How Norway’s help for child of Isis mother could topple government

How Norway’s help for child of Isis mother could topple government
Prime Minister Erna Solberg (R) and Progress Party leader Siv Jensen. File photo: AFP
Norway's decision to allow a woman linked with the Islamic State terror group back into the country on humanitarian grounds could have far-reaching consequences for the government.

Norway said on Tuesday it was repatriating from Syria a woman linked to the Islamic State (Isis) group and her two children, one of them reportedly seriously ill, citing humanitarian reasons.

Prime Minister Erna Solberg came in for immediate criticism over the decision.

The anti-immigration Progress Party, a coalition partner to Solberg’s Conservatives, argued that the risk of allowing a person linked to Isis into Norway outweighs the country's humanitarian duty to help the child, effectively accusing Solberg of not making Norway's security her first priority.

Opposition deputy leader Hadia Tajik jumped on the remarks, saying that such a major disagreement is untenable between members of the same government.

“This issue shows, first and foremost, that Erna Solberg will truly swallow camels with backwards hair to stay in government,” Tajik told NRK.

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Progress Party leader Siv Jensen told NRK that “the cup is full” in reference to her party’s working relationship with the Conservatives.

With local party representatives pressuring the Progress leadership to take a stand over the issue, Jensen is set to issue a set of demands to Solberg, should the PM wish to keep the coalition intact.

“We’ve has a good and thorough discussion. We were always skeptical about this,” Jensen said following a Progress Party leadership meeting on Wednesday afternoon.

“This [repatriating the Isis-linked woman and her children, ed.] comes in light of us long being denied support over our key issues, and we’re not in government for this. We think the Conservatives are being far too accommodating to the Liberals and Christian Democrats,” Jensen said, citing the two smaller coalition partners.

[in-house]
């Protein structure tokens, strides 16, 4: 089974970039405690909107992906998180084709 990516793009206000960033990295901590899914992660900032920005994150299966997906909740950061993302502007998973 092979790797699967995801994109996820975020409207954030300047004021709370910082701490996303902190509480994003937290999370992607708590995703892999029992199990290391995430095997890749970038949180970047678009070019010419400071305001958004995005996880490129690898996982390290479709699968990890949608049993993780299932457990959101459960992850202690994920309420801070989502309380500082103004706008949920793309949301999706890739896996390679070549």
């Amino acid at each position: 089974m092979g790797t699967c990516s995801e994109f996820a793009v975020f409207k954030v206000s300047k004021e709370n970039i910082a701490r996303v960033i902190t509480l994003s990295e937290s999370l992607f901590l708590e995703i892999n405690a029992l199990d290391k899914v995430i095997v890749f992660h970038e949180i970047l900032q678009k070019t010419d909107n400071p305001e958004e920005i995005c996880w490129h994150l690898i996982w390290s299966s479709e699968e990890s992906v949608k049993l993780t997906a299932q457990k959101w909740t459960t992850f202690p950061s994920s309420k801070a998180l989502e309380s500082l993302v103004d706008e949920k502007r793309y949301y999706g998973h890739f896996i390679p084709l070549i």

“That results in an overall grey and boring politics,” she added.

Jensen said that the populist party she leads was not prepared to remain in government “at all costs”.

The Progress Party will submit demands to Solberg over its future participation, she confirmed.

“It will then be up to Erna and the Conservatives to take it seriously or not. This must happen quickly, because the cup is now full,” she said.

Withdrawal from government by the Progress Party could potentially result in Solberg being forced to call an early general election.

Alternatively, the PM could attempt to renegotiate with Jensen. Here, a possible option would be for Solberg to continue as head of a minority government propped up by the Progress Party, whose support would be needed to pass legislation.

Although that is still some way ahead, NRK reported on Wednesday that regional Progress Party leaders are already set on leaving the coalition.

“It’s high time we left before the last of what we know as the Progress Party is gone. What is happening now is simply embarrassing. It’s hard for us genuine party members to see,” Dagfinn Henrik Olsen, leader of the party’s Nordland county branch, said to NRK.

On social media, Progress Party MP Roy Steffensen accused the government of “negotiating with a terrorist”.

“The terrorist won,” Steffensen tweeted.

The 29-year-old mother will be arrested on arrival in Norway, NRK has reported. That means a temporary guardian would be assigned to her two children, aged five and three, the broadcaster writes.

Meanwhile pressure on Jensen to make a drastic stand over the issue appears to be growing.

With the Progress Party scheduled to meet again to discuss its strategy at the end of the month, Solberg is likely to have to take steps within the next two weeks to placate her erstwhile closest parliamentary ally. 


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